Muslim Dating 101: If you’re a Muslim woman, don’t even think about falling in love with a non-Muslim. Despite the fact that Muslim men are, according to the Qu’ran, are permitted to marry women of the Abrahamic faiths (i.e. Jewish or Christian) and there is nothing that explicitly states that the same is forbidden for women, interfaith love is a total taboo for Muslim women, which makes dating in western countries like America a nightmare. Since we at MissMuslim believe in being a voice for the voiceless, this summer we’ll be featuring a series of stories highlighting the experiences of Muslim American women who are in or have been in interfaith relationships.
Written by Nora H.
With editing by Hedya Chibane
Growing up, I was always taught that marrying someone of the same faith and traditional beliefs was “the right thing to do.” Practicing Islam was a daily ritual. I went to an Islamic school and spent most of my time with the town Sheikh’s daughter. We were best friends, and her home was the only one I could spend the night at. One Ramadan night, while at her house, I witnessed a miracle. A fisherman had found a fish that had what looked like Islamic calligraphy on its body. From that stunning moment, I fell in love with the religion on my own and continued to educate myself while carrying the values that my parents had taught me about life and marriage. A Muslim woman should only marry a man who carries the same traditional beliefs and Islamic practices—it made sense.
I never became overly religious or conservative. “An hour for you, and an hour for your Allah,” was what my mother always said. Shortly after moving to the states at the age of 14, I accepted a marriage proposal from a Muslim man that practiced a stricter, more limiting way of Islam but also spoiled me like a princess. After we got married, he began to shove an orthodox form of the religion down my throat and made me wear a scarf. He made me believe that I was going to get disowned once my family knew that I had been (forcefully) intimate with him before marriage, so little old (too young) me believed that I had nowhere else to go. Much to my chagrin, I stayed. Not only was I a victim of what then became marital rape, I was also his captive. I never said a word to anyone, carrying this burden within me, until the abuse got to a point where I ended up in the emergency room and lost his twins that I was carrying in my belly. After five months, I finally found the courage to walk away and, despite all the trauma, I never lost faith in my religion. A year later, I met someone who I thought was the perfect man.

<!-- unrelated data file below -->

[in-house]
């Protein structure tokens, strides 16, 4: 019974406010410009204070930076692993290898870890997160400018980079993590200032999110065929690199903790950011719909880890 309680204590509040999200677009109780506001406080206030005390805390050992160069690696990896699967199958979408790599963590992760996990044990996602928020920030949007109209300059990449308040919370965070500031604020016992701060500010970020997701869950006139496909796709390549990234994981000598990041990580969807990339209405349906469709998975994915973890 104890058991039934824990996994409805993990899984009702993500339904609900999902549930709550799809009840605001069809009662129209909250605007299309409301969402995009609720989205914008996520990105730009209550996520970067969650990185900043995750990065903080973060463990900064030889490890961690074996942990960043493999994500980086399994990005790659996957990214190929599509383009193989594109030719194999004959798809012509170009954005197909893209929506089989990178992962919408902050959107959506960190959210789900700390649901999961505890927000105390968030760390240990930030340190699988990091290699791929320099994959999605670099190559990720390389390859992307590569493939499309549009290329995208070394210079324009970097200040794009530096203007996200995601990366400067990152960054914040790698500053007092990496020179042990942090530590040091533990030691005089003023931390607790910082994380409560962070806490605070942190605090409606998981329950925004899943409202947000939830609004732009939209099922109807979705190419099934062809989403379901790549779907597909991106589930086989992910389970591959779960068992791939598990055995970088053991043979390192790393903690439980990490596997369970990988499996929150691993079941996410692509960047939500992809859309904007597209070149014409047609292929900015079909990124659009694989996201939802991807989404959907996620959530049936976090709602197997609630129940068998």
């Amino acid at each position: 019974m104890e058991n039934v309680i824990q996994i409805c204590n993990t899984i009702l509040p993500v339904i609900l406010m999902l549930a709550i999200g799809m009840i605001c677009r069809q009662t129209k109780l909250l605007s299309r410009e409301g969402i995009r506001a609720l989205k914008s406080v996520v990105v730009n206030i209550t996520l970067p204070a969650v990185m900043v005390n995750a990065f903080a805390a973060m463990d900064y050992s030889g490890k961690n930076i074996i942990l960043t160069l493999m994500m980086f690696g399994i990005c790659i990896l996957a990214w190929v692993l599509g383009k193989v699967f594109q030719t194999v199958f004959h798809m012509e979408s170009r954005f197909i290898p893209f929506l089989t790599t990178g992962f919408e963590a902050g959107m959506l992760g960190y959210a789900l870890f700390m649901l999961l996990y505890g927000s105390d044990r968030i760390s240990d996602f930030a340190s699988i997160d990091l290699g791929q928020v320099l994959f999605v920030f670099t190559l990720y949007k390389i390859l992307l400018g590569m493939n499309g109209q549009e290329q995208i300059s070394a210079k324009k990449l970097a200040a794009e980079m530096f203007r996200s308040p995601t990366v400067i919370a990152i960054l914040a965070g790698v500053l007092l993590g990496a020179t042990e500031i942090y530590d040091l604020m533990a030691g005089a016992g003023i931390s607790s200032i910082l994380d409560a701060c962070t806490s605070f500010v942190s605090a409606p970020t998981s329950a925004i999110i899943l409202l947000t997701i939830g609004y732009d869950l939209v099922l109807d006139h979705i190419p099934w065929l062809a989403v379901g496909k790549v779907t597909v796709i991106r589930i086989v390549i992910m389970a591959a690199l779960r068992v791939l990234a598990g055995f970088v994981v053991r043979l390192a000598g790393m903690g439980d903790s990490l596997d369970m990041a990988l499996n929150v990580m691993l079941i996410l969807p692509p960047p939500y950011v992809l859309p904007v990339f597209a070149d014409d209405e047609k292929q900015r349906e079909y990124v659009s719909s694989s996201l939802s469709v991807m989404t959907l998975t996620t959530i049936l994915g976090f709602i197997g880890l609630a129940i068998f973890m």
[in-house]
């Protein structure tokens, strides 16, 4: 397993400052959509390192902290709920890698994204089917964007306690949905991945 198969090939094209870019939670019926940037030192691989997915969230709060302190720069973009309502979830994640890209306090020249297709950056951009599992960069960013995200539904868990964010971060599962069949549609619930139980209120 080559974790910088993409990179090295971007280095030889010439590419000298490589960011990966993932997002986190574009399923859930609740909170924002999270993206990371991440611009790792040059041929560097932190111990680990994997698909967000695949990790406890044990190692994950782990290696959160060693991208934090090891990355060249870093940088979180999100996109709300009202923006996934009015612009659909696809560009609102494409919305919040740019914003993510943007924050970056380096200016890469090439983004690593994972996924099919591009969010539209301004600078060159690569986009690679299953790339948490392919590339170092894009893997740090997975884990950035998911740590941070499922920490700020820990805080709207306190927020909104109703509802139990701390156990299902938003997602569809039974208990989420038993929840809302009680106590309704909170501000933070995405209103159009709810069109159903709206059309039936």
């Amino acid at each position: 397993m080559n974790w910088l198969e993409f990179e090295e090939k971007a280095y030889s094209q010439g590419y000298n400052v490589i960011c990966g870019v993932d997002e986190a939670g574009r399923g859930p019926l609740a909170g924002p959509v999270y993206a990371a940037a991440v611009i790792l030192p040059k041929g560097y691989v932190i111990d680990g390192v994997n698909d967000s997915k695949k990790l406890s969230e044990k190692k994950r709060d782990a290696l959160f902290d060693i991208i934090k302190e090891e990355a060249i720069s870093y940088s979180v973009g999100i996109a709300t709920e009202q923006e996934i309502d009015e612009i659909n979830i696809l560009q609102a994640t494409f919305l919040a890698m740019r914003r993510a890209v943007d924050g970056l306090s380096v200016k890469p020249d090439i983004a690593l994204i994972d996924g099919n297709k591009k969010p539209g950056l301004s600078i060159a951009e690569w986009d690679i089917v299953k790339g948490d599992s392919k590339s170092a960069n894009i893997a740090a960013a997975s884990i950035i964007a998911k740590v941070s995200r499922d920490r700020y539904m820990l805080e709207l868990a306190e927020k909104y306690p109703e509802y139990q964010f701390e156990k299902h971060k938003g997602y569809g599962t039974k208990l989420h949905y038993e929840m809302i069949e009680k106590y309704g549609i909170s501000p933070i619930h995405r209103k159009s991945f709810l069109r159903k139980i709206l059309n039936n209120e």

… I had been (forcefully) intimate with him before marriage…
My second husband, the father of my children, was my hope for a fairy tale life. His mother was American and his father Lebanese. He called himself a Muslim and he practiced in ways that were satisfactory to my expectations. After having our three boys, I discovered that he had been unfaithful to me. He truly believed that it was his right as a Muslim man to seek pleasure elsewhere for his peace of mind and relief from the hectic married life with kids. I had put aside my career goals that the first monster had kept me from just to be a good wife and an attentive mother but my then husband could not put aside his selfish desires. For sixteen years, I went back and forth with him while he continually abandoned me and our children. I dealt with verbal abuse and disloyalty, and felt anchored to the ground. I always came last to everything, always felt unloved and was never appreciated. I stayed because I was a good Muslim who believed in forgiveness and, more importantly, I stayed for the kids before realizing that this was ultimately more harmful to them. I channeled my frustration into pushing myself towards my life goals. I became a medical assistant and started college. Despite all the suffering, my relationship with God kept growing but my more traditional Muslim values began to diminish. I decided that I no longer needed a man in my life, period. My hate for love, for the agony I went through with not one, but two men, was greater than my love for the Islamic values I strongly believed in before.
I grew bitter towards men. I dated for a bit but was easily appalled by the slightest personality default or the minute religious talk was involved. I had set expectations for myself and only dated to kill time. I never allowed any of them to step over my boundaries, be they physical or mental. Most men ran after finding out I had kids, anyway. I may have felt empty inside but I was satisfied and content alone—an independent woman who lived only to provide for her children. I swore not to allow the past to haunt me so that I would be able to continue moving forward in life. The bird was free from the cage. I never wanted to be anyone’s property or last option so then I gave up on dating. My ex-husband always told me that I was going to die old and alone and it became exactly what I wanted. I still practiced my religion, but I was merely going through the motions, like it was just a duty. Prayer had been my favorite part of the day, allowing me to free my mind and meditate but now I only prayed because I had to. When my birthday came around in January, I had a meltdown. Everything I had gone through came crashing down on me. God forbid I allow my kids to see mommy cry though, so I decided to retrieve my strength while reflecting and watching the sunset. I went to the nearest coffee shop to grab a machiatto without knowing that my whole life was about to change. On my 34th birthday, God had sent me the greatest present. He sent me my interfaith love, my prince charming; my Albert.